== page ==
Sandbox

Background

When I was a kid (in addition to a series of tree forts) we also had sand boxes. The first I barely remember, but it was basically a giant old tractor tire lying on its side and filled half-way with sand. Dad put a big plywood lid on it, probably to keep the cats out. There were spiders and bugs that used to live under the lid, and especially under the lip of the tire. After we moved to a new house (unrelated to the spiders) Dad went all out and put in a ten by twenty food sandbox with a swing set and slide.

Now, having a sandbox was super great as a kid. My brothers and I loved to run around and dig holes. In fact, we dug holes so deep that we discovered a terrible truth... The sandbox was only six inches deep. Under that there was a layer of clay and some sort of barrier to keep the weeds out. In any case it wasn't sand all the way to the center of the earth, which disappointed me.

Eventually I bought a house. It didn't come with a sandbox. The girls didn't seem to mind too much, but my boys are always over at the neighbor's house playing in their sandbox. It is also shallow, and made of plastic, and designed for standing next to instead of sitting in. The neighbor offered to give it to us when his kid is done with it, but I'd like something more substatial.

Objective

Make a sandbox that is deep enough that you can't reach the bottom.

The Box

So, first off, this isn't a "box" in the classical sense. It's more of a silo. Or, perhaps, a reinforced concrete pit.

A year or so ago we snatched up a couple of free well liners. They are about an inch and a half thick concrete, 42" diameter, and 28" deep. After nearly demolishing the neighbor's garage during their unloading, they just sat around the yard. Doing some quick estimates, I think if I filled one about 2/3 full, the sand would flow enough to fulfill my objective (that is, without emptying it, you couldn't expose any dirt at the bottom).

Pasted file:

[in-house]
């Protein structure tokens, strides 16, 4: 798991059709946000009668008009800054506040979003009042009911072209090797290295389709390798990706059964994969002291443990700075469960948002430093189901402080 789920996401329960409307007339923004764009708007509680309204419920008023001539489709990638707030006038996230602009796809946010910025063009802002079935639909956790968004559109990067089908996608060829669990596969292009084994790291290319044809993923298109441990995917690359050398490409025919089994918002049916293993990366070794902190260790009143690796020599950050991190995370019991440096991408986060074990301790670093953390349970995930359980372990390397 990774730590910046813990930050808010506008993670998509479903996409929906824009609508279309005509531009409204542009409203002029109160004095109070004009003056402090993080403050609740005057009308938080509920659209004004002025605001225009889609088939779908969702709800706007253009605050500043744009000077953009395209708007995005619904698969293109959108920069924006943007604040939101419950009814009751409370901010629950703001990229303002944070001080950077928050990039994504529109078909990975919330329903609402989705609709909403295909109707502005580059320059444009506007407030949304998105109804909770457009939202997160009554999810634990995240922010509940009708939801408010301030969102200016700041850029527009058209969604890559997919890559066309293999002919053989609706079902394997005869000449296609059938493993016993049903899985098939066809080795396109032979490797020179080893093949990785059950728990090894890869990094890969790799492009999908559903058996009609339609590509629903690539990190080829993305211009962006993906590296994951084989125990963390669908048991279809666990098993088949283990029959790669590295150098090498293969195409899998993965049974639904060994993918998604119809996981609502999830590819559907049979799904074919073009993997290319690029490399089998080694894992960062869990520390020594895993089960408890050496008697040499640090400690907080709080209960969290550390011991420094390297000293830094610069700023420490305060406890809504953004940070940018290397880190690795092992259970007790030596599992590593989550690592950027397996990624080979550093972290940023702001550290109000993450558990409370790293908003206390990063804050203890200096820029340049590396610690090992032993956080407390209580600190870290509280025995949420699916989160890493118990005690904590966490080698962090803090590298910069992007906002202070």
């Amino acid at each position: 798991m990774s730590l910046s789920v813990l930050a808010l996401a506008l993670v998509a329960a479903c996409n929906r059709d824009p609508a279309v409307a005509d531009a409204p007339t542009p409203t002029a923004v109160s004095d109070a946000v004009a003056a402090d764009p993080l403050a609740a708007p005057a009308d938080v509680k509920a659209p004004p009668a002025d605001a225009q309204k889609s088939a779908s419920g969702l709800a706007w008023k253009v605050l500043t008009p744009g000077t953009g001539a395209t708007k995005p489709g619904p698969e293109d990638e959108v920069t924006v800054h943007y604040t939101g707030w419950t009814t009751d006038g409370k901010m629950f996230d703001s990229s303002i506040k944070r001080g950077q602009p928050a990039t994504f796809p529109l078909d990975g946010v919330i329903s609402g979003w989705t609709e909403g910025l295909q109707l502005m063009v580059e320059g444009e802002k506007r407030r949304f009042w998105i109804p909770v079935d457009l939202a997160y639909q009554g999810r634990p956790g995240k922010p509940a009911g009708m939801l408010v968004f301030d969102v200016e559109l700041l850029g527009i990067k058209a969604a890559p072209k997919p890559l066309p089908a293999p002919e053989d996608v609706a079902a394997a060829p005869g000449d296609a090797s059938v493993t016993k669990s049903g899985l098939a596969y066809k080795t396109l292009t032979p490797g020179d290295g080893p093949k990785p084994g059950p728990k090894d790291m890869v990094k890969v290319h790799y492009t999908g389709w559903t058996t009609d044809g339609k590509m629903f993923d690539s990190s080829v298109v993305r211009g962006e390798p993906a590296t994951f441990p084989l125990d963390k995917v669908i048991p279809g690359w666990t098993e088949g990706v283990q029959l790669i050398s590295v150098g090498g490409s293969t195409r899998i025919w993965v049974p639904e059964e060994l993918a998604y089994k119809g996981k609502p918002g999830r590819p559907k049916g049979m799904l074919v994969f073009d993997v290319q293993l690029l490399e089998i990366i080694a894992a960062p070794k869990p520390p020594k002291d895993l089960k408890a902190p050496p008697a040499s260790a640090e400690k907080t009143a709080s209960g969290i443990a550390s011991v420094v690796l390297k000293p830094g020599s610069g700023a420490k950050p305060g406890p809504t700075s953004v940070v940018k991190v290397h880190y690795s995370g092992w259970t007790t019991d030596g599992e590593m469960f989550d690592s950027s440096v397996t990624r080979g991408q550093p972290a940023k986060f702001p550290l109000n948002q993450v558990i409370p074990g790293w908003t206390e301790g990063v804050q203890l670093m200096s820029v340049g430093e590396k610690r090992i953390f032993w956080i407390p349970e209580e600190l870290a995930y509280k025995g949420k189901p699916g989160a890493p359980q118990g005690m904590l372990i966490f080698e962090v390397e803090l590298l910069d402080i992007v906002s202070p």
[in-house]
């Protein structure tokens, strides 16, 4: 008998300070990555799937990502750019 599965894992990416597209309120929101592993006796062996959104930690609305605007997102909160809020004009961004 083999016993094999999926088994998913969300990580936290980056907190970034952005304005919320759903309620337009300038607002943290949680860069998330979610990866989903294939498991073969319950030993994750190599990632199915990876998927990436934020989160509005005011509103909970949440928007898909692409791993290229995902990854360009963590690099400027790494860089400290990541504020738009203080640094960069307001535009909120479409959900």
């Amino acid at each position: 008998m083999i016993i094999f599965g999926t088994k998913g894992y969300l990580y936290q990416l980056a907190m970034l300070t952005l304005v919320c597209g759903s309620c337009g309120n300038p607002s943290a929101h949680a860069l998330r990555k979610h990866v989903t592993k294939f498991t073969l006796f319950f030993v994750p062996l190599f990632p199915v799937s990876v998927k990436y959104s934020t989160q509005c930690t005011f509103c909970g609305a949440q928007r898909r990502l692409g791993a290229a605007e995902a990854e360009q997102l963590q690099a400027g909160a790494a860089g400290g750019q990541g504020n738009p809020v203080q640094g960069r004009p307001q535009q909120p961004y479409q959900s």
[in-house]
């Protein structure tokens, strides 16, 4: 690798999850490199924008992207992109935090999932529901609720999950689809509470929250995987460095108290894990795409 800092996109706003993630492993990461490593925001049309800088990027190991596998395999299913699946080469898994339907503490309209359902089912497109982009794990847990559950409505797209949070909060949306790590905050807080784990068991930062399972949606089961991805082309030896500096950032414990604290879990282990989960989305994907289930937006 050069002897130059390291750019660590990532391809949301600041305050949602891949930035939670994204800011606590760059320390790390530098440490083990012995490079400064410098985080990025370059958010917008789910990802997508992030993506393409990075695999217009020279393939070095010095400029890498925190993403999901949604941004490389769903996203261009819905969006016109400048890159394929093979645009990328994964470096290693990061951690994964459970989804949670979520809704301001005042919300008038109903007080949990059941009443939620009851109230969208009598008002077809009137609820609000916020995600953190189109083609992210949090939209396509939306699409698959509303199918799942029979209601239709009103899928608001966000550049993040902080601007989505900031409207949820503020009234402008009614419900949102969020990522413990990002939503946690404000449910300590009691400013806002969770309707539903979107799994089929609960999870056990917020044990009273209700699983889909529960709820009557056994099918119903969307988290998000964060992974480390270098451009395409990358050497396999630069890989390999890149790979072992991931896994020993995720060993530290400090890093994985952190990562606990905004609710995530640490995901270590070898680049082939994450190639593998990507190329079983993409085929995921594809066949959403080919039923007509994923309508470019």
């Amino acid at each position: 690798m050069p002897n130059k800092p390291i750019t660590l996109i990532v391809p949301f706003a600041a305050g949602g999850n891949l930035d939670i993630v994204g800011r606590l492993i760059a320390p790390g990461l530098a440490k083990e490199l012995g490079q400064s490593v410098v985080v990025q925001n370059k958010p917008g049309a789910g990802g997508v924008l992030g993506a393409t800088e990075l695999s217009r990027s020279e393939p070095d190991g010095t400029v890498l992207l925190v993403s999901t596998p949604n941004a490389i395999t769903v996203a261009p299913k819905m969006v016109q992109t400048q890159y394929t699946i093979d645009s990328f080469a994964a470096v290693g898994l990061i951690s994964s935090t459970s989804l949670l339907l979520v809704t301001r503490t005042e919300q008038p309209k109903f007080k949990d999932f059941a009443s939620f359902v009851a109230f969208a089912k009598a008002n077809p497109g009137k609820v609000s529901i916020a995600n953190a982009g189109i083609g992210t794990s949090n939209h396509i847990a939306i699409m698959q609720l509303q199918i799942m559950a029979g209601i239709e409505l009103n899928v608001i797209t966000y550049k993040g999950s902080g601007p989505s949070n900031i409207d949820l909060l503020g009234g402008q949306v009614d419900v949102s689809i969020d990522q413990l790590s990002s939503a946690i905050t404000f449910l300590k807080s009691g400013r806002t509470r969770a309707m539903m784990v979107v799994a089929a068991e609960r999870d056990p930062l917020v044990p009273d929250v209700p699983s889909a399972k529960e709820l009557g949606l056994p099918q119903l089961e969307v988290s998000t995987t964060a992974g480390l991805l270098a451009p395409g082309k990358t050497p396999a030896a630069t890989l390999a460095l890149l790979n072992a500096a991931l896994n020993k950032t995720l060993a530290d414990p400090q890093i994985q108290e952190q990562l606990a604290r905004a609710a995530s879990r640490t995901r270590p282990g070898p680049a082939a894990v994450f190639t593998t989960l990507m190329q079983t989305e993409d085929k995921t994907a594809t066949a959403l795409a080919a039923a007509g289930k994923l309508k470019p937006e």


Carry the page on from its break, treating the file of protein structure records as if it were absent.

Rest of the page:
I chose a spot easy to see from the neighbors' back doors, so their kids could come over and play in it as well. Next it was time to get digging. I used a stake and rope to mark out a circle just the right size (Which was actually too close to perfect. More on that later.) and did a ground breaking... followed shortly by lots more sequential ground breakings.

The first six inches went really quickly, and then I hit the rocks. Shovel gave way to rake to loosen the rubble, and I even briefly convinced Leah to help shovel while I levered stones the size of my fist out of the rain packed earth. Several hours later I had 42" diameter hole 15" deep.

A friend helped me tilt the cylinder up, and then we simply tipped the concrete cylinder into the hole and packed some dirt around it... except that's not what happened at all.
As anyone who has worked with tight fitting sliding interfaces will be able to foresee, the cylinder jammed in the hole something fierce. Another hour and a half of digging, levering (during which we broke two 2x6 boards) and hammering and we finally got it mostly leveled.

At this point the kids had gotten in the spirit of the project and were enthusiastically suggesting what color sand we should get "from the sand store". The winning suggestion was blue, until I discovered that colored sand costs an order of magnitude more than normal "play sand". So we went with beige instead. Twenty-two bags, or about a half cubic yard (which also works out to a half ton).

Teddy helped me pour the sand into the pit... by which I mean that after he discovered the bags were too heavy to lift, he confidently pointed to the next bag that I should empty. He seems to be very appreciative of it so far, and hasn't even come close to reaching the bottom... so... mission accomplished!

One last finishing touch. We needed a way to keep the neighborhood cats out. At first we put a spare pallet on top of it (the same one under the sand bags in the picture above) but then I recalled that I still have an old umbrella from when I was in school. The handle broke off, which makes the stem perfect for shoving into sand!

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